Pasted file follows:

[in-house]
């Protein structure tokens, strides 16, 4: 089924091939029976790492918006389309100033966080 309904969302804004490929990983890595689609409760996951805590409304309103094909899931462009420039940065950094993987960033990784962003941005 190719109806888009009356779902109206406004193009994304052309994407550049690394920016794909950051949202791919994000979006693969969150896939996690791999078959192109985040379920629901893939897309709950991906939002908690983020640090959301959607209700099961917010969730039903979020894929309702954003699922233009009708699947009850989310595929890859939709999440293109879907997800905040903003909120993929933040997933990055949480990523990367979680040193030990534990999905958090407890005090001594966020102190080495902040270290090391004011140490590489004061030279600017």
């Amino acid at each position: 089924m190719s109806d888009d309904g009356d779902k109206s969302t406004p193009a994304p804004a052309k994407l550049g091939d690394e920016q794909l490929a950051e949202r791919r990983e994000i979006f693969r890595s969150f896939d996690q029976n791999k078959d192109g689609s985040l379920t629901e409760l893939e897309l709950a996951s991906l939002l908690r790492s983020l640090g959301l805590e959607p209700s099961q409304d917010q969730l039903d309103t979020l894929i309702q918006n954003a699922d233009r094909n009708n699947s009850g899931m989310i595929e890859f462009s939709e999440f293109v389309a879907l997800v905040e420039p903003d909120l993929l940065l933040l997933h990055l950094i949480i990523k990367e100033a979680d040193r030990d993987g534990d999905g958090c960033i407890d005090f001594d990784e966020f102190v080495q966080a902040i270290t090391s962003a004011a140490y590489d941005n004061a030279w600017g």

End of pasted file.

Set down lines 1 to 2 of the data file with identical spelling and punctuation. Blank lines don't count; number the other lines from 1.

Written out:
[in-house]
């Protein structure tokens, strides 16, 4: 089924091939029976790492918006389309100033966080 309904969302804004490929990983890595689609409760996951805590409304309103094909899931462009420039940065950094993987960033990784962003941005 190719109806888009009356779902109206406004193009994304052309994407550049690394920016794909950051949202791919994000979006693969969150896939996690791999078959192109985040379920629901893939897309709950991906939002908690983020640090959301959607209700099961917010969730039903979020894929309702954003699922233009009708699947009850989310595929890859939709999440293109879907997800905040903003909120993929933040997933990055949480990523990367979680040193030990534990999905958090407890005090001594966020102190080495902040270290090391004011140490590489004061030279600017």